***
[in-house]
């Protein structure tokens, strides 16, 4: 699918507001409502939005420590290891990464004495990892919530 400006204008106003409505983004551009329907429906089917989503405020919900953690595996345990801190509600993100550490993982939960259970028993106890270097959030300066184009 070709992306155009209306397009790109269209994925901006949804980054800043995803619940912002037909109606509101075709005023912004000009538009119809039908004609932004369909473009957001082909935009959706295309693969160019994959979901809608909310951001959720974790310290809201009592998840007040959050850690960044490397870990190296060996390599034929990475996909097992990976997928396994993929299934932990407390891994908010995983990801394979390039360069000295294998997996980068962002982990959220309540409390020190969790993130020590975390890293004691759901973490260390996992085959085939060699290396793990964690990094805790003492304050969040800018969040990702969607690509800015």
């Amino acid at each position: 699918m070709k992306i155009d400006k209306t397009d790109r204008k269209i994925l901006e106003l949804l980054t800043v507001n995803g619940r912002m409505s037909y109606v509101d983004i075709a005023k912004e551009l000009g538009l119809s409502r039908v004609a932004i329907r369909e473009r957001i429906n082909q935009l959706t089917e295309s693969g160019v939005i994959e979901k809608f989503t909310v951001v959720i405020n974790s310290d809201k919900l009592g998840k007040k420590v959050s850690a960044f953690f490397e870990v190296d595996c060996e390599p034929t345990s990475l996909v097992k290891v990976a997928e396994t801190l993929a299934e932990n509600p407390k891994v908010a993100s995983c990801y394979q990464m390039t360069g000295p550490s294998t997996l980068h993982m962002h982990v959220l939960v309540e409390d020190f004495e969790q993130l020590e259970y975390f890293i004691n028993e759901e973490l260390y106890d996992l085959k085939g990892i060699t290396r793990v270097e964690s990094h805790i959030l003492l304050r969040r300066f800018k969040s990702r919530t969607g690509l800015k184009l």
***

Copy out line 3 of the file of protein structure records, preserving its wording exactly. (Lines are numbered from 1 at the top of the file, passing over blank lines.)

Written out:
């Amino acid at each position: 699918m070709k992306i155009d400006k209306t397009d790109r204008k269209i994925l901006e106003l949804l980054t800043v507001n995803g619940r912002m409505s037909y109606v509101d983004i075709a005023k912004e551009l000009g538009l119809s409502r039908v004609a932004i329907r369909e473009r957001i429906n082909q935009l959706t089917e295309s693969g160019v939005i994959e979901k809608f989503t909310v951001v959720i405020n974790s310290d809201k919900l009592g998840k007040k420590v959050s850690a960044f953690f490397e870990v190296d595996c060996e390599p034929t345990s990475l996909v097992k290891v990976a997928e396994t801190l993929a299934e932990n509600p407390k891994v908010a993100s995983c990801y394979q990464m390039t360069g000295p550490s294998t997996l980068h993982m962002h982990v959220l939960v309540e409390d020190f004495e969790q993130l020590e259970y975390f890293i004691n028993e759901e973490l260390y106890d996992l085959k085939g990892i060699t290396r793990v270097e964690s990094h805790i959030l003492l304050r969040r300066f800018k969040s990702r919530t969607g690509l800015k184009l």